[ BA comments ]

-------- Original Message --------
Subject: RE: AGWers , Show me the Physics! v1
Date: Sat, 18 Jul 2009 15:32:12 -0400
From: Brian Valentine
To: 'alan618034' , 'Pierre Latour' , 'Bob Armstrong' , 'Marc Morano-ClimateDepot.com'
CC: 'Joseph Bast' , 'Dennis Avery' , 'Howard Hayden' , , , , , 'Bob Ashworth'

"What can I put in an oven to make the oven hotter?" ┬ - D├ęcolletage photos of Paris Hilton

Subject: Re: AGWers , Show me the Physics! v1

The question I ask myself is, "What can I put in an oven to make the oven hotter?"

The question I started with was "Will a black ball stay warmer than a white ball in the freezer ."

To theoreticians this may seem a childish sort of inquiry, but to empirical me it encapsulates the whole matter of "radiative forcing." The initial condition is that of hot coils warming the air inside (principally nitrogen) by convective/conductive transfer (trace gases like CO2 included) and possibly by a small amount of radiative transfer to IR-sensitive gases that have not been otherwise excited. This is an obvious analog of the earth's surface heating the atmosphere.

Now, the paradigm has it that adding IR-sensitive gases like water vapor or CO2 will enhance the radiative transfer of heat from the coils (surface) to the chamber (atmosphere) and that this effect reverberates, making not only the chamber warmer but the coils too. For the life of me, though, I can't imagine how.

As greenhouse operators know, for instance, water vapor REDUCES an enclosure's temperature. It's a simple matter of water molecules storing heat in latent form and making less sensible heat available to the surroundings. Indeed, greenhouse operators find that the benefit of mechanically removing WV from the system outweighs the cost of trying to heat it. Dry air is just easier to keep warm. So discount the water molecule as a heat promoter.

CO2 then? Well, as an IR-absorber it's pretty weak, intercepting maybe 8% of the radiant energy the oven is generating. Thus, if infrared absorption and emission is the mechanism that raises the chamber's temperature, wouldn't a full-spectrum turkey do better?

But you could roast that turkey till it's a charred cinder, making it a virtual blackbody, an IR-radiator to the nth degree... nothing will change. The turkey's radiation is just a response to what the oven coils are providing, and the oven's temperature stays basically the same, if now a little lower due to the extra mass being heated.

To cut to the chase, the originators of greenhouse theory confused radiative absorption with "blockage." IR-opacity merely denotes responsiveness, and responsiveness necessitates emission. Appearances to the contrary, an absorption line in spectroscopy doesn't signify "trapping," only radiative dispersal.

What's absorbed isn't TRANSMITTED (uninterrupted light passage) but is instead EMITTED (transformed to multiple paths). No energy is lost.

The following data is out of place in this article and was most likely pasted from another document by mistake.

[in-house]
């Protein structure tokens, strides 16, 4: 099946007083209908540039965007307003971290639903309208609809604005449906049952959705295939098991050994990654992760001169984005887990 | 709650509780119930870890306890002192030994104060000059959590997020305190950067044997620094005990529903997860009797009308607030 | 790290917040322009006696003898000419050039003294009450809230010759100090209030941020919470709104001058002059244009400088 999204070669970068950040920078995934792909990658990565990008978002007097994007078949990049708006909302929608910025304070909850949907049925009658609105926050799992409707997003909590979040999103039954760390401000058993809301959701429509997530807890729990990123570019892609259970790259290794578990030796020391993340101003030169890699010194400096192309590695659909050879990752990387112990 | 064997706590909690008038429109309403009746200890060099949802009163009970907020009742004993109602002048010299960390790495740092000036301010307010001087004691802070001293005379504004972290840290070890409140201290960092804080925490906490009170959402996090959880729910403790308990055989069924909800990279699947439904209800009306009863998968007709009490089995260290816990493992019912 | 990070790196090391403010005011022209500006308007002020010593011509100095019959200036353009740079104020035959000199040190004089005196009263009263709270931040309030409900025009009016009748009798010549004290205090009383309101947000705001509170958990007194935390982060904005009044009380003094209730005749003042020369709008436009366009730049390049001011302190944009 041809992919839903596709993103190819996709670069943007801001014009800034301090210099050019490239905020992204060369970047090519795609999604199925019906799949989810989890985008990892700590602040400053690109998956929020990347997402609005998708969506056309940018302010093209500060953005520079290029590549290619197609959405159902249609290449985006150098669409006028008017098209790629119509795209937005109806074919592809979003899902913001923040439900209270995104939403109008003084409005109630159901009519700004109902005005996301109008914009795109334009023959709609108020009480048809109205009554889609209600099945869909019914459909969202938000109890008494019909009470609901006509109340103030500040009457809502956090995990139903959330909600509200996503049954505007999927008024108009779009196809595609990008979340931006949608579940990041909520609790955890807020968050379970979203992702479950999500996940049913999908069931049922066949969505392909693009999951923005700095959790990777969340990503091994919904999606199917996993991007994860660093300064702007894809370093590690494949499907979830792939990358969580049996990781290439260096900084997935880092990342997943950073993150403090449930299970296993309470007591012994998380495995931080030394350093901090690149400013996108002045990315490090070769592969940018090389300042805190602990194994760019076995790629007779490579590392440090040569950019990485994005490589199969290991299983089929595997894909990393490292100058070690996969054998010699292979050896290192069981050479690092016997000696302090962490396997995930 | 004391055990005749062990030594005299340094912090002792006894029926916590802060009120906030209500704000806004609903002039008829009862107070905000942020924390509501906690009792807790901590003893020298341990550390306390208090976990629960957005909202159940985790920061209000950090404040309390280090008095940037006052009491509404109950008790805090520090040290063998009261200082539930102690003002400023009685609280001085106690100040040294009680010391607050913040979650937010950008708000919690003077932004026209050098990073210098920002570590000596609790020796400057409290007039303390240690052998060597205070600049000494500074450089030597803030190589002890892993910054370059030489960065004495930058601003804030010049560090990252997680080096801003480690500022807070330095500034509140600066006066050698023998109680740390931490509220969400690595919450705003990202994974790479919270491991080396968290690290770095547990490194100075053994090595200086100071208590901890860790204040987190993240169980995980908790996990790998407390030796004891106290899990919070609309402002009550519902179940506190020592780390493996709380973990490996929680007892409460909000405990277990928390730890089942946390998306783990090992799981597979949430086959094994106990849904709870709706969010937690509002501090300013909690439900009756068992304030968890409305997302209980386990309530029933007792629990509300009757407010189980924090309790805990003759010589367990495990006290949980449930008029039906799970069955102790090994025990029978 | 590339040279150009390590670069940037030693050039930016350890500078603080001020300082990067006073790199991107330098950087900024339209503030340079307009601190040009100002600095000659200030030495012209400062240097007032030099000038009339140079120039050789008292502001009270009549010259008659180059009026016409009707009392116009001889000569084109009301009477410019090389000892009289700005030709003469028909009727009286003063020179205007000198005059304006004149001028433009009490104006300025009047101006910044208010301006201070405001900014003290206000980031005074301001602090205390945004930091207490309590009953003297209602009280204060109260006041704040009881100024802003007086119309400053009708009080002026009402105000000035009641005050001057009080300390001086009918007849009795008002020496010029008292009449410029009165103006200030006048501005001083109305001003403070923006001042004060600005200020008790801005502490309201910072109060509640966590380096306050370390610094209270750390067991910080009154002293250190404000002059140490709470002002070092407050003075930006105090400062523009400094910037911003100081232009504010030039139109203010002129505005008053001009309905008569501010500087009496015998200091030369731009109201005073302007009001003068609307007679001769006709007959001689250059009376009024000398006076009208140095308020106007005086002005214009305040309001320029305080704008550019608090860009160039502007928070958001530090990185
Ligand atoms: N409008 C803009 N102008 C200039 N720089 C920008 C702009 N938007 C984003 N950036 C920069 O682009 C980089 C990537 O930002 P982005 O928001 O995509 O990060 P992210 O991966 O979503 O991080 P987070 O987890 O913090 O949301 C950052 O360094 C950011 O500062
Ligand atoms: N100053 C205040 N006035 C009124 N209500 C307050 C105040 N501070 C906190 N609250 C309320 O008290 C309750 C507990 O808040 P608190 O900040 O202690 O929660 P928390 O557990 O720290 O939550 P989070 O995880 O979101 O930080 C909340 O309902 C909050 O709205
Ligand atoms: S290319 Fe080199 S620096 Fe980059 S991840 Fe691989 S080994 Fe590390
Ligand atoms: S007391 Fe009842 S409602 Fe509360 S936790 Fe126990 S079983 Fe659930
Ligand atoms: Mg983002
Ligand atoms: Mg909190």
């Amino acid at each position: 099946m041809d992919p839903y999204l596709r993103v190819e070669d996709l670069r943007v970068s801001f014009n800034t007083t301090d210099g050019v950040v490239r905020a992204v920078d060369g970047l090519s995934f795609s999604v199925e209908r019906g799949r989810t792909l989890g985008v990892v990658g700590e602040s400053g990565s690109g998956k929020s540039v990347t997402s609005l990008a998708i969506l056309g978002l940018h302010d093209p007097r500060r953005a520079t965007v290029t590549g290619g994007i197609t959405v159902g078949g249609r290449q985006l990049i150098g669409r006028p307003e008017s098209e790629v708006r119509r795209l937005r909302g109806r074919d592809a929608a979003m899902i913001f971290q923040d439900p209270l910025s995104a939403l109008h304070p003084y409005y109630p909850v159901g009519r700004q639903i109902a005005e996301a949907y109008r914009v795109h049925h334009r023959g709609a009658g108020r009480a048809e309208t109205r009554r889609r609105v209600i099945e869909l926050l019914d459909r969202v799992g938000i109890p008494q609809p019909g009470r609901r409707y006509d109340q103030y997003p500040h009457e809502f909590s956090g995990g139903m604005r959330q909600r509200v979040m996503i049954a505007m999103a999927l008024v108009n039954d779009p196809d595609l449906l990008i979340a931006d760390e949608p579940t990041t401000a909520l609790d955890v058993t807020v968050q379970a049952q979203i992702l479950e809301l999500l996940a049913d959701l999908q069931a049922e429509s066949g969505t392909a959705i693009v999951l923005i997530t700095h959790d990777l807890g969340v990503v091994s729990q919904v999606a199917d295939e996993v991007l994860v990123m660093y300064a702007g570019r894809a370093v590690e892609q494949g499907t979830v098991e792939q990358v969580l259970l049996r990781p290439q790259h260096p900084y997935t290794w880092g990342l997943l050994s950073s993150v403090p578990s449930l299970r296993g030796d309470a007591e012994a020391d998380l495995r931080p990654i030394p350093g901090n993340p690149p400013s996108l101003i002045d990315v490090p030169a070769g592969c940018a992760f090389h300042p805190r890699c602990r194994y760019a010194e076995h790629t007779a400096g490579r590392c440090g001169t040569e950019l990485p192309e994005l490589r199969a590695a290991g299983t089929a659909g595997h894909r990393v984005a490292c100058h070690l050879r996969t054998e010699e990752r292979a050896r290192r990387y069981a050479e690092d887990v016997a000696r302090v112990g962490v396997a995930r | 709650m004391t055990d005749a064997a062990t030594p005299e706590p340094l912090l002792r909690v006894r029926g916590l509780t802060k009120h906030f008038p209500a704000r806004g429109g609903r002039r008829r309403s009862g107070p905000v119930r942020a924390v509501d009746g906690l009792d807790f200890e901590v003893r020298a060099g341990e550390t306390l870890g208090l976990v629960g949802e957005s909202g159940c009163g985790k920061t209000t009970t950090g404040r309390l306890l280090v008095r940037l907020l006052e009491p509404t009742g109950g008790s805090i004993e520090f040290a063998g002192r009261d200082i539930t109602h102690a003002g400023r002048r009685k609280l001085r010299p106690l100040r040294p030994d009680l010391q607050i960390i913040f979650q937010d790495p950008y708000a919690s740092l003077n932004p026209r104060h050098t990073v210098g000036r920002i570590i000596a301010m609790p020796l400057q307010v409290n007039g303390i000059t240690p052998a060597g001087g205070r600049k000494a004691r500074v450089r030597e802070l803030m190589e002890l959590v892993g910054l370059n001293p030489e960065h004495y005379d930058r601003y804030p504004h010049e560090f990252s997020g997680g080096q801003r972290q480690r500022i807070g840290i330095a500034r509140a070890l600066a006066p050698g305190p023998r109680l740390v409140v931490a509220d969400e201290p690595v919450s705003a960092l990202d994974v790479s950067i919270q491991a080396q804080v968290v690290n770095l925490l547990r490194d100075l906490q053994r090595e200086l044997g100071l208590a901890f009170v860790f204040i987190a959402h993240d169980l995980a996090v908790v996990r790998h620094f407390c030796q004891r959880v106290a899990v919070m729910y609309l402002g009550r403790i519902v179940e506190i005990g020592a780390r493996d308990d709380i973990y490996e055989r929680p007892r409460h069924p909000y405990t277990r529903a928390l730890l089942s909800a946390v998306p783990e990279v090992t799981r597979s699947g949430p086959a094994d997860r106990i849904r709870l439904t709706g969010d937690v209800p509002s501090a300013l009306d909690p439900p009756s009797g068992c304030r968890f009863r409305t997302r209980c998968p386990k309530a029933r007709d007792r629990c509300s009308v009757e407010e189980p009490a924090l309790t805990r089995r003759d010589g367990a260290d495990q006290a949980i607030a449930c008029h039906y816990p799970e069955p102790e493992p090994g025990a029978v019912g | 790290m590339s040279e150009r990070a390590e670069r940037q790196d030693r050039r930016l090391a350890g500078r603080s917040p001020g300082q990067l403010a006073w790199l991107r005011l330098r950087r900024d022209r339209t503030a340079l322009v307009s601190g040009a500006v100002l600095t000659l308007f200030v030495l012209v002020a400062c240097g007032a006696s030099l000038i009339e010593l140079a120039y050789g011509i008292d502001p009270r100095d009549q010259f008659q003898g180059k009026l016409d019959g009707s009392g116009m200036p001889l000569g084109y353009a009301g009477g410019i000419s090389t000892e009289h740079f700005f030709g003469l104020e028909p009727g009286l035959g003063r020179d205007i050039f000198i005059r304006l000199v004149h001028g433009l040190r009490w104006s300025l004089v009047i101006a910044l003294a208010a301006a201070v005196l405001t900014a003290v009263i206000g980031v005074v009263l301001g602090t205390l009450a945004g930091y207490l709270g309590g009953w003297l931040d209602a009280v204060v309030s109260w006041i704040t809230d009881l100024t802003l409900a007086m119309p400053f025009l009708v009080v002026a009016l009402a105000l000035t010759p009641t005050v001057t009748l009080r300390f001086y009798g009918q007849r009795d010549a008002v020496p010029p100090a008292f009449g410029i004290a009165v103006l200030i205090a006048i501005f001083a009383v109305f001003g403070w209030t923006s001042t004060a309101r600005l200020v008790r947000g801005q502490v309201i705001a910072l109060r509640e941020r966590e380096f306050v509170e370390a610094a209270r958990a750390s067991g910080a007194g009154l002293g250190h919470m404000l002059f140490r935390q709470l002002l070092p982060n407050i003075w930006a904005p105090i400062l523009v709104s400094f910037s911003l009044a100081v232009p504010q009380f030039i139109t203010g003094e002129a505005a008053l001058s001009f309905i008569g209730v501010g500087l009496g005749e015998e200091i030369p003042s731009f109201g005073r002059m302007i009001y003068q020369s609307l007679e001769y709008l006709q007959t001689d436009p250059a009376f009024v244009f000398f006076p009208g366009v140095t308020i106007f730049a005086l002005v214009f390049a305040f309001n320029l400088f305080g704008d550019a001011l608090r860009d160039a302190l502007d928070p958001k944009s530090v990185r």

Certainly, as a heated air mass the atmosphere radiates, and this radiation can be observed from the ground below. But nothing in thermodynamics permits this so-called back-radiation to heat the very object that's heating it. The oven heats the turkey; the turkey doesn't heat the oven. In other words, the second law prevails. Of course when you turn the oven off (nighttime falls) the mass that's been heated will help sustain the chamber's temperature. But this pertains to the chamber's contents per se (the atmosphere at large) not to any special property of trace gases. The energy spent in heating a mass by day is partly paid back at night, that's all. But a net GAIN of thermal energy can't be found anywhere in this picture. In other words, then, the first law prevails.

By conceptual default, I bought into greenhouse theory when I started to research global warming. I soon learned from AGW skeptics, after all, that the dispute wasn't whether more CO2 would lead to warming but only by how much. So when Gerlich and Tscheuschner came along, I merely considered their ideas interesting. But as my research progressed I began to notice that the "negative feedbacks" proposed by AGW skeptics were becoming as outlandish as the "tipping points" of alarmists. Where was any solid evidence for either kind of effect? Was the theory under debate even valid?

The answer is no. By reducing convective heat loss the originators of greenhouse theory observed higher temperatures inside their glass boxes. But they THOUGHT that they were reducing radiative heat loss because glass is a selective absorber, like CO2. Thus did a human misperception become a thundering law of nature: Restricting radiation induces a higher temperature - period. There are no brakes on this theory, however, no limits. And no formula to define it in any physics textbook. "With a radiative input of 1000 watts per square meter and an output of 50%, what temperature will a blackbody reach?" There SHOULD be an answer to such a basic question. Yet there isn't. The formula is missing from physics textbooks because the phenomenon of radiative forcing does not exist. .